Monday, December 29, 2008

Musical Innovation: Devotion or Deviance?

  In order for music to be understandable by the human mind, it's been argued that the mind needs melody as the most important aspect of music. But at the same time, for innovation to exist in any field, there needs to be some form of deviation from the tried-and-true. The idea of "thinking outside the box" has been explored extensively, from religious rebels whose suffering is rewarded with sainthood to books such as The Deviant's Advantage: How Fringe Ideas Create Mass Markets. Ayn Rand herself created Trickster-like heroes who constantly redefine the world's standards and values.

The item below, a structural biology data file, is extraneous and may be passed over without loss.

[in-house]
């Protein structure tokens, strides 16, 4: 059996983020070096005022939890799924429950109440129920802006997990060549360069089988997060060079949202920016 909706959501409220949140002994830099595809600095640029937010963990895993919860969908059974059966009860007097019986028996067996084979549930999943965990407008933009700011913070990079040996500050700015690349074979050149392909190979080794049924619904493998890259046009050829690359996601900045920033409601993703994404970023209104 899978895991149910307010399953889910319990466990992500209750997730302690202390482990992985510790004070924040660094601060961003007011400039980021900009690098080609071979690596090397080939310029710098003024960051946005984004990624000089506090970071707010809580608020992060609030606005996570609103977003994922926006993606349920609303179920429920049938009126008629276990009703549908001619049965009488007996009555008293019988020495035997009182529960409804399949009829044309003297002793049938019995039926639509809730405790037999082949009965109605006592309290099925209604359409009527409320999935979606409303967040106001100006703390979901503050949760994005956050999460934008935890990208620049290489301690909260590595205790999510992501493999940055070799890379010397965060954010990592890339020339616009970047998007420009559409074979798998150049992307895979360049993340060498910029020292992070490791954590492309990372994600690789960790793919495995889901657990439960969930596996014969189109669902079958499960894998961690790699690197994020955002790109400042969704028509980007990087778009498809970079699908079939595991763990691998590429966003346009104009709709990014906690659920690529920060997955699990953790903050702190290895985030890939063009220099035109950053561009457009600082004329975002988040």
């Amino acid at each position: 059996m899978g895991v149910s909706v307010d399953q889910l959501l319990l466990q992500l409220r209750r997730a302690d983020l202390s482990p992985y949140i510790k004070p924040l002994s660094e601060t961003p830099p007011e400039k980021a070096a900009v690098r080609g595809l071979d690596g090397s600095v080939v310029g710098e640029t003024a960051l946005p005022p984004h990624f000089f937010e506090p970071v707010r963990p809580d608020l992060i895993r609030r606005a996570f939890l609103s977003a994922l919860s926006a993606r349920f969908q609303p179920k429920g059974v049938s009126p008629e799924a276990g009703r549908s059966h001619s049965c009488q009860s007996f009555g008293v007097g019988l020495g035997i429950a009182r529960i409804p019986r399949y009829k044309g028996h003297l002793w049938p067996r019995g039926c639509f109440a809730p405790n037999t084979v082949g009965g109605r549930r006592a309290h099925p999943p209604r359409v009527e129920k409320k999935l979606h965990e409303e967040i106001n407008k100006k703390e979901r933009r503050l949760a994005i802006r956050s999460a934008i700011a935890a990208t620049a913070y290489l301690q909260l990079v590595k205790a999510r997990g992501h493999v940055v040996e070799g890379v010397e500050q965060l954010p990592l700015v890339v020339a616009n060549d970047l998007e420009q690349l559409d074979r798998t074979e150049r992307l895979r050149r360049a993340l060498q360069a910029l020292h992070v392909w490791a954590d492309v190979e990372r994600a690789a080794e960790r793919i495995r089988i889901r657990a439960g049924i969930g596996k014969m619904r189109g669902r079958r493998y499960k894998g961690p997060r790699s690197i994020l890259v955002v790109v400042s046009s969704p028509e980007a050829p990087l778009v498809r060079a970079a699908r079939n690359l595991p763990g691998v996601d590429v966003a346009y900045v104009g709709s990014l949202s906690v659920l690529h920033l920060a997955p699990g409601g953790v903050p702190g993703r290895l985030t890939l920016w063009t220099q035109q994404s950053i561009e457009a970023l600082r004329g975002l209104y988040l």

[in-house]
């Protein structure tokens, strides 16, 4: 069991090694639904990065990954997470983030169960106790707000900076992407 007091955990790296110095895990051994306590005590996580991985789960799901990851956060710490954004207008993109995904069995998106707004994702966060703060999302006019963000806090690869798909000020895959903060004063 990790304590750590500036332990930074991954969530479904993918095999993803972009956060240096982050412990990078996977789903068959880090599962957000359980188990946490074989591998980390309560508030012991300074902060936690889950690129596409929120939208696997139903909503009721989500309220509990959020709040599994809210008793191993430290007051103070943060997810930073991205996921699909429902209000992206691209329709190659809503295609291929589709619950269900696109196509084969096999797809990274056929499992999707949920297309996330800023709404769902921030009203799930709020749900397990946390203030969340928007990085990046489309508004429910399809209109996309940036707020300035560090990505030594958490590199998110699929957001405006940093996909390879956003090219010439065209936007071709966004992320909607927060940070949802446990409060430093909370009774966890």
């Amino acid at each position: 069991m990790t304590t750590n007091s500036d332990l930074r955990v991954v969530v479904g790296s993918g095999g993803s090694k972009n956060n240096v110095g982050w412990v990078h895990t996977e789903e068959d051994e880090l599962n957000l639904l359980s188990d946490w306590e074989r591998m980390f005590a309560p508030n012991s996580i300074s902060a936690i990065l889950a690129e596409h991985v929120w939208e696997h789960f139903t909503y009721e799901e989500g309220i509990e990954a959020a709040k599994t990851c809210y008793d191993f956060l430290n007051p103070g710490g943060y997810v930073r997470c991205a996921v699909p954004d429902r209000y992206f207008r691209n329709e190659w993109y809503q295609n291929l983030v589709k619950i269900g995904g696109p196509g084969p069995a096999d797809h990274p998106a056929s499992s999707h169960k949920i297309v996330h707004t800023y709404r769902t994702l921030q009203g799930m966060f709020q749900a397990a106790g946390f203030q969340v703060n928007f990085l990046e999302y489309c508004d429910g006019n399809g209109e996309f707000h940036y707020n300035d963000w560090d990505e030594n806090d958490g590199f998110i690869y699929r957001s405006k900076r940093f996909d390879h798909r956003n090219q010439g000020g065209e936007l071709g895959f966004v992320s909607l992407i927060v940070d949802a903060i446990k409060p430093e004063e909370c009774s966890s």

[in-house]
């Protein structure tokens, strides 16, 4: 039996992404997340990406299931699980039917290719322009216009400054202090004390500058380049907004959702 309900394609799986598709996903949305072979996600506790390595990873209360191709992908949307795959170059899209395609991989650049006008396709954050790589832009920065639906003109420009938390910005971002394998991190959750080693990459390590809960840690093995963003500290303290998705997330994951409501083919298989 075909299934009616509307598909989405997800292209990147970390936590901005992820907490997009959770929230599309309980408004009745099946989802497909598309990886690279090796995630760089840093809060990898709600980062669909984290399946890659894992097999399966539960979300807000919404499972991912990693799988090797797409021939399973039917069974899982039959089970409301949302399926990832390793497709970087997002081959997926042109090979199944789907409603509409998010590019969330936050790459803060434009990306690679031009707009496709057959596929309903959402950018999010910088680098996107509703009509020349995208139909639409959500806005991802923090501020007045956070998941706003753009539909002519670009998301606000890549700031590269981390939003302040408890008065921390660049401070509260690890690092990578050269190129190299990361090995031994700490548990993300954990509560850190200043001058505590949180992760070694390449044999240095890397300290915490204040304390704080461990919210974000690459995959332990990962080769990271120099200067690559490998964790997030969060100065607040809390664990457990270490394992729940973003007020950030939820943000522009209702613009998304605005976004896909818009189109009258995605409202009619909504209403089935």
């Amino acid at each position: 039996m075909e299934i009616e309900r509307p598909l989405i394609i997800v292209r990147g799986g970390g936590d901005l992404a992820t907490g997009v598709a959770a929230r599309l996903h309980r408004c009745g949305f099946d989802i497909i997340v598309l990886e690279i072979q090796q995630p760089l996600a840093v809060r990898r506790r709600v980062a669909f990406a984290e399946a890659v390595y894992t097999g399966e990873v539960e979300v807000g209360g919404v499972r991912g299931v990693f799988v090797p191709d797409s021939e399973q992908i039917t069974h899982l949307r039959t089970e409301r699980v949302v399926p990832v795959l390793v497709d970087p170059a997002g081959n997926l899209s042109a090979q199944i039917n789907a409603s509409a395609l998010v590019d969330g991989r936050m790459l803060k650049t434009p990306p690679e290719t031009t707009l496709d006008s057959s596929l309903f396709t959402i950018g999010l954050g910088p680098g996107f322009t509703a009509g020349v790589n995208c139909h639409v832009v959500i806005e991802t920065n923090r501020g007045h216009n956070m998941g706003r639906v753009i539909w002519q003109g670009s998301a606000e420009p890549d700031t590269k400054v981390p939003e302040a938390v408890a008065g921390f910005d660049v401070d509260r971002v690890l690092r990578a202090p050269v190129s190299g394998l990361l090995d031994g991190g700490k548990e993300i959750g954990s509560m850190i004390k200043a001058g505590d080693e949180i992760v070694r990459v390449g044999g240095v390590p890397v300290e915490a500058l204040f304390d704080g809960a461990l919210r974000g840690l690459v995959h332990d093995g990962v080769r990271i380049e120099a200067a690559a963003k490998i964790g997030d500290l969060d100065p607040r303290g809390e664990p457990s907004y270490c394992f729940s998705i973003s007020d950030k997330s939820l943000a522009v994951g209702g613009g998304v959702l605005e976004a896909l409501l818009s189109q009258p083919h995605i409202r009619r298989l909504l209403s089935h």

The field of music, known for its ethereal nature, is probably the most fertile area for creative deviation. Without a common agreement of what music even represents, it is perhaps the human endeavor, along with philosophy, most resistant to boundaries and limitations. Appeals to the nature of the mind are only helpful up to a point, since the mind, another ill-defined concept, is not static, but also open to growth and change. It's been said that good science fiction is not about the future, because if it were, there would only be one book: the right one. So Platonic notions of "the music of the spheres," and dreams of "metamusic" will always be unattainable fantasies. (This is why I fear a film version of Atlas Shrugged; the description of the "Concerto of Deliverance" defies any actual realization.) And although music can be said to be a recreation of the tension and release manifested through the physical world, it ultimately creates an emotional response, which requires the unique experiences of the listener, creating not a universal experience but myriad possibilities of reactions.